Kelsey Grammer’s Harold Attinger character represents both the fear and the vigilism America has faced since the second plane hit the World Trade Center in 2001. Signage dots the landscape, and tells citizens to report Transformer activity and not to forget the terrible tragedy of Chicago. The paper-thin metaphor presents the easiest entry point for a deeper level of intelligence in a movie that hides its intentions with sensory overload action. Grammer does a great job of playing the heel, still believing that every evil action is justified because of some greater good that doesn’t exist. It’s an ideology most conservatives cling to in order to sleep soundly. Innocents can die, freedoms can be subverted, and deals can be made with enemies in order to ensure victory. No act is too reprehensible if it means protecting the status quo.
It’s no surprise Attinger and his Cemetery Wind Black Ops group teams up with a transformer who morphs into a gun. It’s the second most obvious metaphor in the movie. The Transformer Lockdown is a walking, talking representation of the Second Amendment. Our right to bear arms has an action figure! He wants to punish Optimus Prime for his beliefs. It’s no surprise that in the final battle of the movie, Optimus abandons his gun for a sword while fighting Lockdown, giving us a literal battle for the soul of America. Optimus Prime has always been a walking, talking, transforming representation of American pride. The selfless hero will do whatever it takes to defeat evil; he’s a relic from a bygone era. Like the soldiers who stormed the beaches of Normandy, Optimus Prime understands the value of sacrifice.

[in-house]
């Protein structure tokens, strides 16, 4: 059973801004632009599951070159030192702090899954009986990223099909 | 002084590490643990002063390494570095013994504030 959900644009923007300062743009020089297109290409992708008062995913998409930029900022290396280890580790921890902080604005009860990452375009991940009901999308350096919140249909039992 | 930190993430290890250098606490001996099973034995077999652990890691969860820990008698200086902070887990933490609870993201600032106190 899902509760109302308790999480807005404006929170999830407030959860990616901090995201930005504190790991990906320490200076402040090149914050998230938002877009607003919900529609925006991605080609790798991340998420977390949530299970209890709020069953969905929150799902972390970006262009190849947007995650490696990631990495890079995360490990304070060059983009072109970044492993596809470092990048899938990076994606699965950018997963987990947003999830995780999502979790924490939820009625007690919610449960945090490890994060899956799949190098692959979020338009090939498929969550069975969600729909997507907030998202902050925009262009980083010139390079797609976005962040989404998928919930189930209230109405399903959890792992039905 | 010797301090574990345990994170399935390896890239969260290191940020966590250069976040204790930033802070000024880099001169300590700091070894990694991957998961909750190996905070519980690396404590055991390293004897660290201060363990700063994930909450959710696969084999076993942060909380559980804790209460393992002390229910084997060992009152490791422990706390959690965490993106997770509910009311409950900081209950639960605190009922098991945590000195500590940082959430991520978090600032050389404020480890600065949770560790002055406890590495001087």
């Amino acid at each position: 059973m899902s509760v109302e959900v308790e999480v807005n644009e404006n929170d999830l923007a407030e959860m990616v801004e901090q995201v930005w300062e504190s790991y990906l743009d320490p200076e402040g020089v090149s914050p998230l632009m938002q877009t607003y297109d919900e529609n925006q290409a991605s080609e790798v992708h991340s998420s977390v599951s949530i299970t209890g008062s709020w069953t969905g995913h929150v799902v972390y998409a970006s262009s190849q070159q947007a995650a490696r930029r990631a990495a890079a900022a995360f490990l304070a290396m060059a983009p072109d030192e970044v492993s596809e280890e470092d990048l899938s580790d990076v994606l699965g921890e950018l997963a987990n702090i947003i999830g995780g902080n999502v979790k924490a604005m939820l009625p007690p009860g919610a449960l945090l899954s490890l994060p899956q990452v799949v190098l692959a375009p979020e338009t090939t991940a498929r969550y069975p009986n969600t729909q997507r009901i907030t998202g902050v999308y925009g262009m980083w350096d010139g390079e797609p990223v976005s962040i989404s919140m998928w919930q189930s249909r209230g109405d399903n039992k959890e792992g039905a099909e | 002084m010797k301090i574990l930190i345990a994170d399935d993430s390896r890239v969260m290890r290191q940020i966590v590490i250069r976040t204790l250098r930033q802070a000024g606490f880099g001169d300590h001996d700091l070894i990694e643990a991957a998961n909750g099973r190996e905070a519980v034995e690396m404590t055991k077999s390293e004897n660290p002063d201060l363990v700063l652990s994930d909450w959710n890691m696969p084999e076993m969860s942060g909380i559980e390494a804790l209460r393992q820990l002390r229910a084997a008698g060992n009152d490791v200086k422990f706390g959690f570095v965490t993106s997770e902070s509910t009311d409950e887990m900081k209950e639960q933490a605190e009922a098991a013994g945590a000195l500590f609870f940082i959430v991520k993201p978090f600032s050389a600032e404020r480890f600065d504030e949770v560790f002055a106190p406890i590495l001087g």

The Optimus Prime featured in “Age of Extinction” is different. He’s bruised, beaten, and mirrors our own current sense of diminishing American pride. He’s a rusted-out tin-man that has been left for scrap. By the end, he realizes his era is over. The John Wayne routine is tired, and every effort he’s made to save the people of his adopted world ends in conflict. Our country is now at the mercy of an unchecked government, obsessed with violating civil liberties and creating a military that will churn out efficient killing machines to keep anyone who interferes with our interests in check. The purity of the American Dream has been corrupted beyond recognition.
There’s so many other little jokes at play here. Stanley Tucci’s technology guru CEO feels like the bastard love child of Howard Hughes and Steve Jobs—the ultimate culmination of big business and big ideas. There are the Dino-bots that have to be recruited and tamed in order to help save the day. Do they represent our pent-up rage of American citizens watching their country being taken away? Or old values of America’s founding fathers? There’s so much subtext to dissect.
There’s an added level of humor when realizing the Transformers movies have been staples of July 4th celebrations. Michael Bay delivers a movie about the death of America the week before celebrating its birth. Under the guise of a very long, very action packed movie, his subversive messages make “Transformers: Age of Extinction” the most surprising and intelligent movie of the year.
Transformers: Age of Extinction
Starring Mark Wahlberg, Nicole Peltz
Directed by Michael Bay • Rated PG-13